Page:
Many scholarships require one or two letters of recommendation in order for you to be considered. The good news is you can use a few letters for multiple scholarship applications. Ask mentor types (such as teachers or managers at work), whom you have a good relationship with, to write you a letter and then provide them with:
A broad idea of what you want highlighted
Two or three specific points they should touch on—perhaps an outstanding achievement or something that relates to the scholarships you’re applying for
Your current resume, so they can research what you’ve accomplished and include testimonials accordingly
If the scholarship directions don’t request a direct reference to the scholarship, you may be able to curate a few general letters that will work for a variety of applications.
Full-tuition scholarships paying tens of thousands of dollars are attractive, but they’re also likely to get many applicants. In your scholarship search, check out niche options with lower award amounts. There’s no limit to how many scholarships you can apply for, so winning several of these can add up to a substantial amount.Remembering due dates and requirements can be difficult. Use a spreadsheet to organize:
The scholarships you want to apply for
The requirements and deadlines for each one
Whether you’ve turned in all the required materials for each scholarship
Use calendar reminders and check on your sheet daily to stay ahead of deadlines.
Not every website claiming to offer scholarships is legitimate, and many request money just to proceed in the process. The Federal Trade Commission warns people to watch for the following red flags:
Scholarship applications asking for processing fees
Scholarship sites requiring a membership fee
Scholarship sites offering “money back guarantees”
A message that you’ve qualified for a scholarship, but to get it you must pay a fee
Any scholarship site that requires a fee to join or a fee per scholarship you apply for is a giant warning sign. Scholarships are generally completely free to apply for and require no fees in the process. Use the free sites recommended in this article to find scholarships. Before starting the application process, read through the terms to make sure no fees are required.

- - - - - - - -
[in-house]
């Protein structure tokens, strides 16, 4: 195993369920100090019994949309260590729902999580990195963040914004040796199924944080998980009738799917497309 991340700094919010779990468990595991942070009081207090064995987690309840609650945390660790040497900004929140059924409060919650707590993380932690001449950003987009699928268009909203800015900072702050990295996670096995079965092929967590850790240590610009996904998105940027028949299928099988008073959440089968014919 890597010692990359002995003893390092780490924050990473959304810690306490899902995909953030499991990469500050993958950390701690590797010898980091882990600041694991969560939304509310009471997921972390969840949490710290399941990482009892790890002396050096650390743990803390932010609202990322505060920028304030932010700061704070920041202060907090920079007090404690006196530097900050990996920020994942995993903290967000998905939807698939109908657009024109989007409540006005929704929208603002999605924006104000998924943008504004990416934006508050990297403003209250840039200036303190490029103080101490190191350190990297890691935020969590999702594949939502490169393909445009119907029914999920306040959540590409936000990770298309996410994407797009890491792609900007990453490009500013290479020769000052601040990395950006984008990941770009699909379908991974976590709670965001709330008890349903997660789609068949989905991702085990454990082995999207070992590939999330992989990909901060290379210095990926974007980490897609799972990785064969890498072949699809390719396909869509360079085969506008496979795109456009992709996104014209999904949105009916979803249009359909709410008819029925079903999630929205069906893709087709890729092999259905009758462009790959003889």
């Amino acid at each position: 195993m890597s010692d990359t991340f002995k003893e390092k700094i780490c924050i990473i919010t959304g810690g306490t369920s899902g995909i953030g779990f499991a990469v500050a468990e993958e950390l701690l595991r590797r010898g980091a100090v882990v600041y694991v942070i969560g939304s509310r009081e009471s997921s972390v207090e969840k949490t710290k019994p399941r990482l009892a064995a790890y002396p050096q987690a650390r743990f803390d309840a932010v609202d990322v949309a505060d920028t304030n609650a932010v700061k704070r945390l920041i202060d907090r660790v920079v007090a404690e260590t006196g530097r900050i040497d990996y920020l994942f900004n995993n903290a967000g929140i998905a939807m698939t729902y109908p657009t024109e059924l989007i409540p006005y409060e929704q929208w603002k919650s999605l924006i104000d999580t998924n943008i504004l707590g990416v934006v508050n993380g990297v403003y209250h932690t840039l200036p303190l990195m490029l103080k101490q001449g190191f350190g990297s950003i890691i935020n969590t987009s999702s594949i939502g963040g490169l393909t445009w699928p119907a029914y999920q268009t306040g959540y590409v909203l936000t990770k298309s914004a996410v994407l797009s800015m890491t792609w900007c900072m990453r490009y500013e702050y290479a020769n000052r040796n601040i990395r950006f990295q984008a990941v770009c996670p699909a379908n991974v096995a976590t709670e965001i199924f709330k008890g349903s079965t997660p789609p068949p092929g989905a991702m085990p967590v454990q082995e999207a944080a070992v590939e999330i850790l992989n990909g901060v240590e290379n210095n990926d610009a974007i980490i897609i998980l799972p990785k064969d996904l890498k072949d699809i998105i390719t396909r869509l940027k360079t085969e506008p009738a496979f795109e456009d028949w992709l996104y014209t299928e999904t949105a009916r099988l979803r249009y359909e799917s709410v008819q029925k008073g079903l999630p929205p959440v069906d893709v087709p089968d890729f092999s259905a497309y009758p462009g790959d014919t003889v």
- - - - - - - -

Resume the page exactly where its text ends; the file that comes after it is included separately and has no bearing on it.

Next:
While letters of recommendation may be more general, the other materials you submit for each scholarship, such as a personal essay, should be tailored to each application. Reading and following instructions correctly is a sign that you can succeed in school, but you might miss some basic cues by rushing through applications.
Submit every single material that is required for the application. Fill out all forms completely and submit unique answers to questions. If you miss an application component, you could be automatically disqualified.
Scholarship essay judges might have to read hundreds or more essays when considering candidates. Make yours stand out by writing unique essays for each scholarship. While the content can be similar, you’ll want to grab the judge’s attention by clearly and quickly stating why you’re an ideal candidate for this specific scholarship. Essays that seem like they’ve been used over and over again will not stand out.
Using the essay prompt, think about why you’re a great candidate for the scholarship. Before you write your essay, craft an outline. Make sure the outline addresses the essay requirements for that scholarship. Use your own voice but don’t be informal—no offensive language or slang.
It’s helpful to have another person review your essay. Ask a friend or loved one whose opinion you trust to proofread and provide feedback on your essays.
Your online presence matters to employers, and it can affect your candidacy as a scholarship recipient, too. Get in the habit of keeping personal information private by setting your social media profiles to private and cleaning up your online reputation:
Start with social media. Review your posts and delete or hide ones that may be considered offensive. Remove yourself from tags in other people’s posts or comments you don’t want to be in. If there are questionable photos of yourself on other people’s profiles, ask your friends to remove them.
Google your name and check out the results. If any sites or blogs mention you in an unflattering or false way, contact the webmaster to request a correction or removal. Set up a Google Alert for your name to monitor new content.
Before you post anything on social media or comment on forums or sites where your name is used, ask yourself, “Would I be OK with my scholarship judges seeing this?” If not, refrain from posting.